Even after extensive settlement—establishment of cities, the Industrial Revolution, the massacre of native peoples—wolves still found sanctuary by retreating further into the forests. Flash-forward to the beginning of the twentieth century: Americans were unrelenting in the conquest of the New World, or what remained of it. Forests were felled at alarming speeds, food sources began to deplete, and pollution started contaminating the atmosphere. All of this encroached increasingly on the natural habitat that sustained America’s vibrant ecosystem, but predators like the wolves suffered at the hands of direct attacks, too. Continuing in the settler propaganda that depicted the natural world as something that needed to be tamed or eradicated, the United States government created a campaign for the War on Wolves.[7]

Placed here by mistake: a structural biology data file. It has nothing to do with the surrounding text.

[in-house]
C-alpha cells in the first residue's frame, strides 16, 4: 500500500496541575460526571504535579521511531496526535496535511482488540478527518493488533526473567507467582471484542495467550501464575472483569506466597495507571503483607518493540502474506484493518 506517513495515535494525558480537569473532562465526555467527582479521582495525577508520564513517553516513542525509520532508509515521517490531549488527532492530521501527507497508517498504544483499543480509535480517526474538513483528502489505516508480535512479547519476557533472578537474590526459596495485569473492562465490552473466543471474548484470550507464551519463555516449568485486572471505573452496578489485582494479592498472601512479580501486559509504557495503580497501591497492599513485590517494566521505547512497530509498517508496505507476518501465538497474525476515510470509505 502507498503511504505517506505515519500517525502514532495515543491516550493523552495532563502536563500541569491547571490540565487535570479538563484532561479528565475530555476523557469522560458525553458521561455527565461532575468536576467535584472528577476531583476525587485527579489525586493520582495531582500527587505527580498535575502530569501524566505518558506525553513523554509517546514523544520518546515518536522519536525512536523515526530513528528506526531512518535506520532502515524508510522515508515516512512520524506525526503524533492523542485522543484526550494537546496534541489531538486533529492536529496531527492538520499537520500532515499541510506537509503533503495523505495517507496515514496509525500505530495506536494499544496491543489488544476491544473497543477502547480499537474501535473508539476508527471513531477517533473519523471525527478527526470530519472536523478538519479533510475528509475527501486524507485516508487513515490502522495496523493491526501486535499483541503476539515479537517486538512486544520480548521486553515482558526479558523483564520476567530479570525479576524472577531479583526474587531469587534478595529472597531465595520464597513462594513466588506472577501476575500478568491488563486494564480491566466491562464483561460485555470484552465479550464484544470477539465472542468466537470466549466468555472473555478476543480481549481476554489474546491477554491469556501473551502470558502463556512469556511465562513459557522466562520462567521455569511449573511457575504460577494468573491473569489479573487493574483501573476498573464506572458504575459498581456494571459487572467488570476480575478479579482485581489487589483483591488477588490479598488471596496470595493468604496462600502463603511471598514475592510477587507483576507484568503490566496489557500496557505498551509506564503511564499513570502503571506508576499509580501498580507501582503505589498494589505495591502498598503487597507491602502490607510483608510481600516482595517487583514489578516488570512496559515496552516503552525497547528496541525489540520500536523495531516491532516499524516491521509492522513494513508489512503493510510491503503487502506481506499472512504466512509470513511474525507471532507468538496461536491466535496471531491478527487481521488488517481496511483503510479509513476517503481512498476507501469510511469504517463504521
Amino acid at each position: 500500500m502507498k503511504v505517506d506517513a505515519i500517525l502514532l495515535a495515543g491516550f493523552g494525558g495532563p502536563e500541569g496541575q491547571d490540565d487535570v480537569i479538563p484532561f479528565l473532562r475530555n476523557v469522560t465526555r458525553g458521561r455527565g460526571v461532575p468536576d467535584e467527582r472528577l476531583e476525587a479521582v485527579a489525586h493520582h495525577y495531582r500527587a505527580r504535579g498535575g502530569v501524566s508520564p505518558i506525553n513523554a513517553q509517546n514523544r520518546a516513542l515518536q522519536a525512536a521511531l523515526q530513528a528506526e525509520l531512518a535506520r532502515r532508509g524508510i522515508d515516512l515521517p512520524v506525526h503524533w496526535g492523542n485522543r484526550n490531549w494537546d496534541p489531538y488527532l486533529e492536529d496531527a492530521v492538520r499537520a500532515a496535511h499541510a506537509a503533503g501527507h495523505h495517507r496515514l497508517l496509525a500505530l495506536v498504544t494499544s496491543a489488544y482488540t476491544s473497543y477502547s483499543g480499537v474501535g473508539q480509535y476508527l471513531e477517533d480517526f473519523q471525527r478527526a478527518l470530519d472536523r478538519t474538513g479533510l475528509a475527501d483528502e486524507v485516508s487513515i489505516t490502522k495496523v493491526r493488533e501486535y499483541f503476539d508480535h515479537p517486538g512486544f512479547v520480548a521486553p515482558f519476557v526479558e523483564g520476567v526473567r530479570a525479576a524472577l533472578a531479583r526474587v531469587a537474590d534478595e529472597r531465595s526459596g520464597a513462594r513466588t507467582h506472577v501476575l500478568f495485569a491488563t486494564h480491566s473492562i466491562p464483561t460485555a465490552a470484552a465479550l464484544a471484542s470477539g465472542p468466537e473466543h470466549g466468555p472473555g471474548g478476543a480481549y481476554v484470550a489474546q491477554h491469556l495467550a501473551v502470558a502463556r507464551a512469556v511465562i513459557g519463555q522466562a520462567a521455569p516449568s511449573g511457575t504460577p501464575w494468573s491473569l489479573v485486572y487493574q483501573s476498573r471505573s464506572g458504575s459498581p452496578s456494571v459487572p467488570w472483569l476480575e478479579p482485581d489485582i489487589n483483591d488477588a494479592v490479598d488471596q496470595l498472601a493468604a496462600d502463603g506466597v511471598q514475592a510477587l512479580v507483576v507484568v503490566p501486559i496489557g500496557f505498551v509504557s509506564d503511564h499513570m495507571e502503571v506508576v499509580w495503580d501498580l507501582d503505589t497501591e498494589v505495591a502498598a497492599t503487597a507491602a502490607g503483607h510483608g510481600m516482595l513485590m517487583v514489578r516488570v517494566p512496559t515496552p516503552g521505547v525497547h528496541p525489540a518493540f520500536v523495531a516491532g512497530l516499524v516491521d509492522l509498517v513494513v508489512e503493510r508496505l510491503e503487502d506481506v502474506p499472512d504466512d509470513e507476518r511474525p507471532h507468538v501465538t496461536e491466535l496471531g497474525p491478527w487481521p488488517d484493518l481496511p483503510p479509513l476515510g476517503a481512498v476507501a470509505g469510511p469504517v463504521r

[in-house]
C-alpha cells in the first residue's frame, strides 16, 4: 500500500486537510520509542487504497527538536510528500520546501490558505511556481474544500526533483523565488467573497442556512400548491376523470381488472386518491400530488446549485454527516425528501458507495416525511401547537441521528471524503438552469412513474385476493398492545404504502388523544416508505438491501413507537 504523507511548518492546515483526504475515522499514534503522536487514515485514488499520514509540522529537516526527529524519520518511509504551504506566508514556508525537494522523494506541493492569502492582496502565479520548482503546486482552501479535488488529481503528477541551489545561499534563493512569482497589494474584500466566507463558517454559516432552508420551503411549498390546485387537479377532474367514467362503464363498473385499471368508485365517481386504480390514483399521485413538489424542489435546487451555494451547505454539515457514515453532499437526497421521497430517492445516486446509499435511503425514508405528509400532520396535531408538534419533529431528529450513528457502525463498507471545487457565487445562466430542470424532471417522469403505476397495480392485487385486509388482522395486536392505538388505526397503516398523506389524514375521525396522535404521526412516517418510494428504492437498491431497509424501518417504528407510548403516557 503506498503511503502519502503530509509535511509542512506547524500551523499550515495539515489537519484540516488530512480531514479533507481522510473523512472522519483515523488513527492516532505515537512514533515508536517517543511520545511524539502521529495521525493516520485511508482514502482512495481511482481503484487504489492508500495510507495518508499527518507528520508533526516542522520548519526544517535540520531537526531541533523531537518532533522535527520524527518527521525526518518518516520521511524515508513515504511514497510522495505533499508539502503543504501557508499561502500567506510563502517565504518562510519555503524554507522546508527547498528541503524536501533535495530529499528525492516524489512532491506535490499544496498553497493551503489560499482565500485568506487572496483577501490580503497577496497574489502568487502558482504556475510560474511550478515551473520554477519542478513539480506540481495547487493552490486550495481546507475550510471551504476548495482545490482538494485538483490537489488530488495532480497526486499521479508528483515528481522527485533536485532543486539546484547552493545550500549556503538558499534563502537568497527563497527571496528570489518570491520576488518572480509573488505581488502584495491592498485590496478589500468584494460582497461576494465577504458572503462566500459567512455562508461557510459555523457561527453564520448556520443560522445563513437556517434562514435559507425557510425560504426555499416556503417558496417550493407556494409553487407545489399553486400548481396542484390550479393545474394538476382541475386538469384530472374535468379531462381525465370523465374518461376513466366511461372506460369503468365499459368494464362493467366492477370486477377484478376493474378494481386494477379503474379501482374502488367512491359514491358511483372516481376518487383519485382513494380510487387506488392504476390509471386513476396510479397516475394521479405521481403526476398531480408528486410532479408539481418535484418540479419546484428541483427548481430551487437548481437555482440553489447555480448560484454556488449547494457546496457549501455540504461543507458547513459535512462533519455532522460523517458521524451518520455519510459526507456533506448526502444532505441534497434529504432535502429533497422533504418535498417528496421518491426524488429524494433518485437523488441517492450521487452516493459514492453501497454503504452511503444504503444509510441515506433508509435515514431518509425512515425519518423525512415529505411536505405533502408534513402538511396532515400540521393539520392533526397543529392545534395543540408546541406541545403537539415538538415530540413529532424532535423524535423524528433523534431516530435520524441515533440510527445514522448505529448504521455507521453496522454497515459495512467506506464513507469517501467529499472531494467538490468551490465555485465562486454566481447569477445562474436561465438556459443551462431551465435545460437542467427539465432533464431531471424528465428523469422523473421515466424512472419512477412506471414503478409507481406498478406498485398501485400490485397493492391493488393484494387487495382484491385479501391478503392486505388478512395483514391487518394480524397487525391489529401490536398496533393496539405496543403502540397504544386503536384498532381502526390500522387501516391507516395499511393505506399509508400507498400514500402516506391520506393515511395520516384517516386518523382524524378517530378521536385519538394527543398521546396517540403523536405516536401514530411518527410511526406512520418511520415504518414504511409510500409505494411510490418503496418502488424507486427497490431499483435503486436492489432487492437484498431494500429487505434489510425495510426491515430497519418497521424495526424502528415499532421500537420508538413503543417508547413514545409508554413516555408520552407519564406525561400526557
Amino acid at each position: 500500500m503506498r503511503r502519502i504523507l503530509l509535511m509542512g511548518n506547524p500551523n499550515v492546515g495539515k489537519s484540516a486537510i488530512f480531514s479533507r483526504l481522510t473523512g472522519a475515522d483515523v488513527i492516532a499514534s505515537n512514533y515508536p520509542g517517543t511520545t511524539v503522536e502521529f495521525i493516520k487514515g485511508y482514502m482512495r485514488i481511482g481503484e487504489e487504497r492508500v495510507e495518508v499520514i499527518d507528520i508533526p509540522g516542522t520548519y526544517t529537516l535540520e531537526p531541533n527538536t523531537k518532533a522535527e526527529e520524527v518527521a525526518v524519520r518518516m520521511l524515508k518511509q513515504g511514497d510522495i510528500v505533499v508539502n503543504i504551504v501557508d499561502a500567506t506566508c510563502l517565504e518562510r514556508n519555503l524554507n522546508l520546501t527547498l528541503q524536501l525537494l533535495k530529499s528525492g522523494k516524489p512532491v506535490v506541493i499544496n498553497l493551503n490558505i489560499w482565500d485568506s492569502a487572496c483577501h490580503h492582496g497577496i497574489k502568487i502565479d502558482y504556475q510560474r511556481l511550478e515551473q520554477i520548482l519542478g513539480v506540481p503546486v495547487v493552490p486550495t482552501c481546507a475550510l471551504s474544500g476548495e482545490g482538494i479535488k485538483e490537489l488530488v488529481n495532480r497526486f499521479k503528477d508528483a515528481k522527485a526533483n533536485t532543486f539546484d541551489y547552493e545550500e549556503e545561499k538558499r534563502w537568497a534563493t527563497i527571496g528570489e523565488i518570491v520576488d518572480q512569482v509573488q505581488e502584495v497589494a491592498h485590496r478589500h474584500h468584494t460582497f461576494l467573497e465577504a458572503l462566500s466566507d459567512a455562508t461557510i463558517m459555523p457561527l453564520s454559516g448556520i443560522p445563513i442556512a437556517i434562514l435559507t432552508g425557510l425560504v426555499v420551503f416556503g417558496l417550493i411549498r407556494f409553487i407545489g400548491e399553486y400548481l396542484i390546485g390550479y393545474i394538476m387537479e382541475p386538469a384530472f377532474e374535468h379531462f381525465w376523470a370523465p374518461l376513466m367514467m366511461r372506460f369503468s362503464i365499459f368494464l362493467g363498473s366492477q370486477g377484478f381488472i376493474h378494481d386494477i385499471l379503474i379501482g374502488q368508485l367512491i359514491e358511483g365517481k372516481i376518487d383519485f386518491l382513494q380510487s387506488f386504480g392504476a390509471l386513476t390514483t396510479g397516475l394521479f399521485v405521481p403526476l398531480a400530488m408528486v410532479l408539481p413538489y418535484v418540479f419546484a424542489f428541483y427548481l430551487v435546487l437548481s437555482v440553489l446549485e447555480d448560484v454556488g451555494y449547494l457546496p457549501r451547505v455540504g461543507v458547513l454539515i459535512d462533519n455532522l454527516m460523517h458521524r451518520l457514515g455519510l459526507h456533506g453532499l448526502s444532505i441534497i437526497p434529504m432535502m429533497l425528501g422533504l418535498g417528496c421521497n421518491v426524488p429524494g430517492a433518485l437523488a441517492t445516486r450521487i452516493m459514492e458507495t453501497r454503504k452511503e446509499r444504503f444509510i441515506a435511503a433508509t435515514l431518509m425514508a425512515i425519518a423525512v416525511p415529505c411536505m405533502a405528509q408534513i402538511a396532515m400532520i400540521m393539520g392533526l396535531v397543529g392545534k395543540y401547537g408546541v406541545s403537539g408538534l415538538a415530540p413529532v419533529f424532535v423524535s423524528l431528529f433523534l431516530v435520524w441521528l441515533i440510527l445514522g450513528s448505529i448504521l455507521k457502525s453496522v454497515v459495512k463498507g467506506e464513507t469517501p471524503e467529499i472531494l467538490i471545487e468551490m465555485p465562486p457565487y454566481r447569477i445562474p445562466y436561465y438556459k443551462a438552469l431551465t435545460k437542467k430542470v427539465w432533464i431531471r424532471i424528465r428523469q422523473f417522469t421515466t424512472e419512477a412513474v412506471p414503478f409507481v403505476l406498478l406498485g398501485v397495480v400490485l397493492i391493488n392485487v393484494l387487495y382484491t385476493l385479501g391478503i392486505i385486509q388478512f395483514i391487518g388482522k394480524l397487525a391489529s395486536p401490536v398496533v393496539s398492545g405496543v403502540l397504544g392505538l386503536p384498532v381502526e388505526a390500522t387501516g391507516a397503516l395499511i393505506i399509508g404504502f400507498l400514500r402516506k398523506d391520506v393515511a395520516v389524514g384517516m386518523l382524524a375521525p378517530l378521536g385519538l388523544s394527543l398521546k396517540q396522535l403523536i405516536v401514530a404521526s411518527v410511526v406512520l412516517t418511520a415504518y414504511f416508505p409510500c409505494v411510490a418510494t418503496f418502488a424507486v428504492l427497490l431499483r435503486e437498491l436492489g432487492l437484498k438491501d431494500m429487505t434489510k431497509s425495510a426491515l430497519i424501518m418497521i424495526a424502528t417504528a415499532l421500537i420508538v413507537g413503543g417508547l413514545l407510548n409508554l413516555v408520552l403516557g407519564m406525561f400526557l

Wolves were depicted as nuisances at best and terrorists at worst—never mind that the land was their home and that settler society perpetrated acts of terror on the native peoples and wildlife. Few people stood up for the wolves, and assumed environmental leaders like Theodore Roosevelt deemed them “the beast[s] of waste and destruction.”[8] Countless photographs documented the extermination of the species, showing pelts piled high for victory and profit. Americans considered the acts as a betterment to society and themselves; they were, after all, only protecting their families and livestock. To this day, the wolves are the only species to be purposefully forced into near extinction by man.[9] By means of systematic annihilation, the US government won its war with the wolves. The most common American wolf breed, the gray wolf, was all but eradicated while the others trailed closely behind. Once roaming the lower 48 states, they were confined to sparse parts of Michigan and Minnesota. By 1960, the wolf population was scarcely 300.[10]